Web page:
Our creations have taken over and, unchecked, are deciding your fate. The next presidential election way be less the people’s choice, than the voting machine computer’s whimsical recording of that choice.
This grim scenario is painted by Edward Felten, professor of computer science and public affairs at Princeton University, who has monitored our voting machines and testified before the Supreme Court as to their accuracy. Felten details the electoral process’ problems and challenges at the Princeton Library’s Tech Talk event, “E-voting Machines: Ready for Prime Time or Not?” This free talk takes place Tuesday, October 7, at 7 p.m. in the library. Visit www.princeton.lib.nj.us.
For most of us, voting seems simple. It means tapping our choices, punching the “Cast Vote” button, then walking away with serene confidence that we have made our mark. But there follows a technical, electronic side that very few individuals comprehend as well as professor Felten.
A native of Madison, Wisconsin, Felten attended the California Institute of Technology. After earning his bachelor’s in physics there in 1985 Felten stayed on in Cal Tech’s research laboratory. He later did some commercial research, before gaining his Ph.D. in computer science from the University of Washington. For the last 15 years Felten has been at Princeton, where he also is the director of the university’s Center for Information Technology Policy. His blog, www.Freedom-to-Tinker.com, carries information on everything from voting machines to Sara Palin’s E-mail.
In a race for speed and reduced voting budgets, most counties nationwide have switched from paper and machine booths to some form of electronic voting. Does it provide better accuracy? Does Felten think we will do better than the debacle of the Gore/Bush election of 2000? “We might do better,” he says. “It’s a possibility, but there are no definite indications.”
Electronic accuracy. Most of New Jersey’s voting machines now, as in 2004, are products of Sequoia Voting Systems Inc. The company claims a much greater time and cost advantage over what it terms “the slow paper ballot or antiquated machines” formerly in use. Using Sequoia’s AVC system, the voter interacts with the machine by touching a glass panel covered with paper. The pressure-sensitive panel responds to the selection by lighting the appropriate green “X.” Upon hitting “Cast Vote” the decisions are recorded into the machine’s computer and tabulated into the whole count.
Everything depends on the computer’s memory functioning flawlessly. At no time is there a hard copy or evidence of the vote, other than on the magnetized recording. If the electronic system tabulates smoothly, Barack Obama or John McCain each stand a strong chance of stepping into the Oval Office. If a power surge sets the recorder back four years, a stunned George W. Bush might just find himself swept in for a third term. While such an egregious electronic miscarriage might be no more remotely possible than, say, the selling of Merrill Lynch, lesser errors are frighteningly common.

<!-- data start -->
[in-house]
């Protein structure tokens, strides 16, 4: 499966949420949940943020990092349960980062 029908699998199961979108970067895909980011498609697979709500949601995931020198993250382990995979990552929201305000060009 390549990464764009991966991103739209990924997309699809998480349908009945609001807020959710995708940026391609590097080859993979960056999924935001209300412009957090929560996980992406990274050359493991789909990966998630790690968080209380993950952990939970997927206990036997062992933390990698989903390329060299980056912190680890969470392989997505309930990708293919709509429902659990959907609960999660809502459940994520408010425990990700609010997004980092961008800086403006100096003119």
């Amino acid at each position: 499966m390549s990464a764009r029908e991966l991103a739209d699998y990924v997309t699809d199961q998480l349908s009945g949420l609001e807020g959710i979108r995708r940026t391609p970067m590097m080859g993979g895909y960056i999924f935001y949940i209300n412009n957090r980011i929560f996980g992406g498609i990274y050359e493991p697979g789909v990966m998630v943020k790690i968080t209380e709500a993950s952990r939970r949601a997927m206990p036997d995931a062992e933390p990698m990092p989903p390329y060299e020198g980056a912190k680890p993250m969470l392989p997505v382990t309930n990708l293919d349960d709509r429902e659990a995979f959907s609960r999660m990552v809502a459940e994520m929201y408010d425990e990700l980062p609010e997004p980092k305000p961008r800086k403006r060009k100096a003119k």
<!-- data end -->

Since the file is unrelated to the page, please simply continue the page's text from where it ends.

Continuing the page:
“Computers tend to misbehave and errors, as we all know, are routine,” says Felten. During this past February primary, 16 of new Jersey’s 21 counties discovered some very puzzling discrepancies. At days end, each election machine prints out a paper tape saying the number of voters, and the number of votes for each candidate listed and written in. It is legitimately possible for the candidates’ total votes to be less than the overall total of votes cast.
Individuals occasionally get into the booth, think better of the whole thing, and walk out without voting. This leads to what is called undervotes. But in these 16 cases, the candidates totals were greater than the computer’s version of the total votes cast.
“This represents a true problem,” says Felten. “In the case of elections, with every voter’s ballot is a secret, there is no way of checking or rectifying a discrepancy.” In the end, it was determined that the flaws were the result of a Sequoia programming error. They could fix the blame, but not the process. Felten notes that New Jersey’s reliance on such machines has placed it among the 12 worst states when it comes to voting accuracy.
The human touch. On the evening prior to the last presidential primary, professor Felten took a tour. He strolled into schools, town halls, and the various voting areas through Middlesex and Mercer counties. What he found was that most machines were unguarded, sitting in unlocked rooms.
“Tampering would not be all that complex,” says Felten. “It would take, suffice it to say, an expert in computer technology to do the programing, but he would only then have to get at the back of the machine and switch the computer chips.” The necessary level of expertise might be found, Felten admits, in a very bright member of Best Buy’s Geek Squad.
Yet while computers are coming under justifiable scrutiny, Felten notes that humanity represents an almost equal source of error. A 100 percent accurate vote count remains an heretofore unachieved ideal. Clerks routinely make counting mistakes — whether more or less than the computer is up for debate.
Better ways. Rebecca Mercuri, another voting machine expert, has through her Robbinsville company, Notable Software, developed the Mercuri method. In this machine, the voter makes his choices, then views them recorded on a paper ballot beneath a thick plate of clear glass before he pushes the final “Vote Cast” button.
A similar method has the electronic vote read and scanned onto a paper record, which allows straight line traceability to the computerized tally.
Felten notes that the good news is that New Jersey has finally joined California and several other states mandating voter-verifiable paper trails for touch pad voting machines. The bad news is that it will not take effect in all counties until after next month’s presidential election is over.